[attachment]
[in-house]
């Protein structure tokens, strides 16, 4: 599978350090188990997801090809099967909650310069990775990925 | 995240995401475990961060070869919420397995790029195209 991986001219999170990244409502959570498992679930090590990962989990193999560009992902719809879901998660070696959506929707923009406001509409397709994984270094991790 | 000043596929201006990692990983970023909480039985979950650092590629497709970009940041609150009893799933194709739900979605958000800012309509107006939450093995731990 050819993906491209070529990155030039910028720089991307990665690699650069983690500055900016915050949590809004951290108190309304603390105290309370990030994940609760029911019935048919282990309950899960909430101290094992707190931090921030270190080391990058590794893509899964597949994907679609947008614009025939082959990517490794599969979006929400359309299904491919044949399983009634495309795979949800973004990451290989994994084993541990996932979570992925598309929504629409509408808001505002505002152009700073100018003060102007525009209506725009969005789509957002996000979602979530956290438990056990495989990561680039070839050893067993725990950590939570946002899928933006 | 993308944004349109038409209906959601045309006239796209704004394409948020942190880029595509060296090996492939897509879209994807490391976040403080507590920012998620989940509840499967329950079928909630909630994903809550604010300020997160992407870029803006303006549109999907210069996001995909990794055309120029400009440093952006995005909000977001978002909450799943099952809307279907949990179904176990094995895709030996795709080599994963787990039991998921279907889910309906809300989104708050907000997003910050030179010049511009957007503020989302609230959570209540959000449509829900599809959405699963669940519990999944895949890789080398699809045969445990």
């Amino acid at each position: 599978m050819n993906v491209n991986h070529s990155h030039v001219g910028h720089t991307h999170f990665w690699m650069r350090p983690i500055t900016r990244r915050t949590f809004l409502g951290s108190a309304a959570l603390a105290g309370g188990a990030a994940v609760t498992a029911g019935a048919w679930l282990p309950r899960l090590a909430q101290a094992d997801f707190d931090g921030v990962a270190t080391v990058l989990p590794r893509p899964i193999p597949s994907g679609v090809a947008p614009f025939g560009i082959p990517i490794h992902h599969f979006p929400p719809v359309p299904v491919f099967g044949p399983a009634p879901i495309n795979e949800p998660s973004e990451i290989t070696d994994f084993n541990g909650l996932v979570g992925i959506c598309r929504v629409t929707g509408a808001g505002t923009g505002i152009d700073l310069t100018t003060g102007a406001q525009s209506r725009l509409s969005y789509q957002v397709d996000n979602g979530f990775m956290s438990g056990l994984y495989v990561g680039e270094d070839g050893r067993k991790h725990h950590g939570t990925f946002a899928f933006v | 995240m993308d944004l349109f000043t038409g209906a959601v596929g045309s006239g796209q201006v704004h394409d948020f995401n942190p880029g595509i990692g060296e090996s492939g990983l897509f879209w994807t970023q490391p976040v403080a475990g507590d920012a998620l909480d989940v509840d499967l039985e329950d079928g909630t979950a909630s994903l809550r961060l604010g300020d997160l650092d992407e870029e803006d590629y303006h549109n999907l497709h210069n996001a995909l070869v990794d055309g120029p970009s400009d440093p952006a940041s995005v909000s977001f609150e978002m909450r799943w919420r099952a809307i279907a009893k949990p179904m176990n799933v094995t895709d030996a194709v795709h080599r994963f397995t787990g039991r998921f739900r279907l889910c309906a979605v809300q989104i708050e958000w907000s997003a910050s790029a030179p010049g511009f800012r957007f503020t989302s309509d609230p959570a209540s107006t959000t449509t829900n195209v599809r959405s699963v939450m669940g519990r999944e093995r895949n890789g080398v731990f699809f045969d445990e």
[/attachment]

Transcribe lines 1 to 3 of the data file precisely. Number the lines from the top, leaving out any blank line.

[in-house]
């Protein structure tokens, strides 16, 4: 599978350090188990997801090809099967909650310069990775990925 | 995240995401475990961060070869919420397995790029195209 991986001219999170990244409502959570498992679930090590990962989990193999560009992902719809879901998660070696959506929707923009406001509409397709994984270094991790 | 000043596929201006990692990983970023909480039985979950650092590629497709970009940041609150009893799933194709739900979605958000800012309509107006939450093995731990 050819993906491209070529990155030039910028720089991307990665690699650069983690500055900016915050949590809004951290108190309304603390105290309370990030994940609760029911019935048919282990309950899960909430101290094992707190931090921030270190080391990058590794893509899964597949994907679609947008614009025939082959990517490794599969979006929400359309299904491919044949399983009634495309795979949800973004990451290989994994084993541990996932979570992925598309929504629409509408808001505002505002152009700073100018003060102007525009209506725009969005789509957002996000979602979530956290438990056990495989990561680039070839050893067993725990950590939570946002899928933006 | 993308944004349109038409209906959601045309006239796209704004394409948020942190880029595509060296090996492939897509879209994807490391976040403080507590920012998620989940509840499967329950079928909630909630994903809550604010300020997160992407870029803006303006549109999907210069996001995909990794055309120029400009440093952006995005909000977001978002909450799943099952809307279907949990179904176990094995895709030996795709080599994963787990039991998921279907889910309906809300989104708050907000997003910050030179010049511009957007503020989302609230959570209540959000449509829900599809959405699963669940519990999944895949890789080398699809045969445990």
């Amino acid at each position: 599978m050819n993906v491209n991986h070529s990155h030039v001219g910028h720089t991307h999170f990665w690699m650069r350090p983690i500055t900016r990244r915050t949590f809004l409502g951290s108190a309304a959570l603390a105290g309370g188990a990030a994940v609760t498992a029911g019935a048919w679930l282990p309950r899960l090590a909430q101290a094992d997801f707190d931090g921030v990962a270190t080391v990058l989990p590794r893509p899964i193999p597949s994907g679609v090809a947008p614009f025939g560009i082959p990517i490794h992902h599969f979006p929400p719809v359309p299904v491919f099967g044949p399983a009634p879901i495309n795979e949800p998660s973004e990451i290989t070696d994994f084993n541990g909650l996932v979570g992925i959506c598309r929504v629409t929707g509408a808001g505002t923009g505002i152009d700073l310069t100018t003060g102007a406001q525009s209506r725009l509409s969005y789509q957002v397709d996000n979602g979530f990775m956290s438990g056990l994984y495989v990561g680039e270094d070839g050893r067993k991790h725990h950590g939570t990925f946002a899928f933006v | 995240m993308d944004l349109f000043t038409g209906a959601v596929g045309s006239g796209q201006v704004h394409d948020f995401n942190p880029g595509i990692g060296e090996s492939g990983l897509f879209w994807t970023q490391p976040v403080a475990g507590d920012a998620l909480d989940v509840d499967l039985e329950d079928g909630t979950a909630s994903l809550r961060l604010g300020d997160l650092d992407e870029e803006d590629y303006h549109n999907l497709h210069n996001a995909l070869v990794d055309g120029p970009s400009d440093p952006a940041s995005v909000s977001f609150e978002m909450r799943w919420r099952a809307i279907a009893k949990p179904m176990n799933v094995t895709d030996a194709v795709h080599r994963f397995t787990g039991r998921f739900r279907l889910c309906a979605v809300q989104i708050e958000w907000s997003a910050s790029a030179p010049g511009f800012r957007f503020t989302s309509d609230p959570a209540s107006t959000t449509t829900n195209v599809r959405s699963v939450m669940g519990r999944e093995r895949n890789g080398v731990f699809f045969d445990e």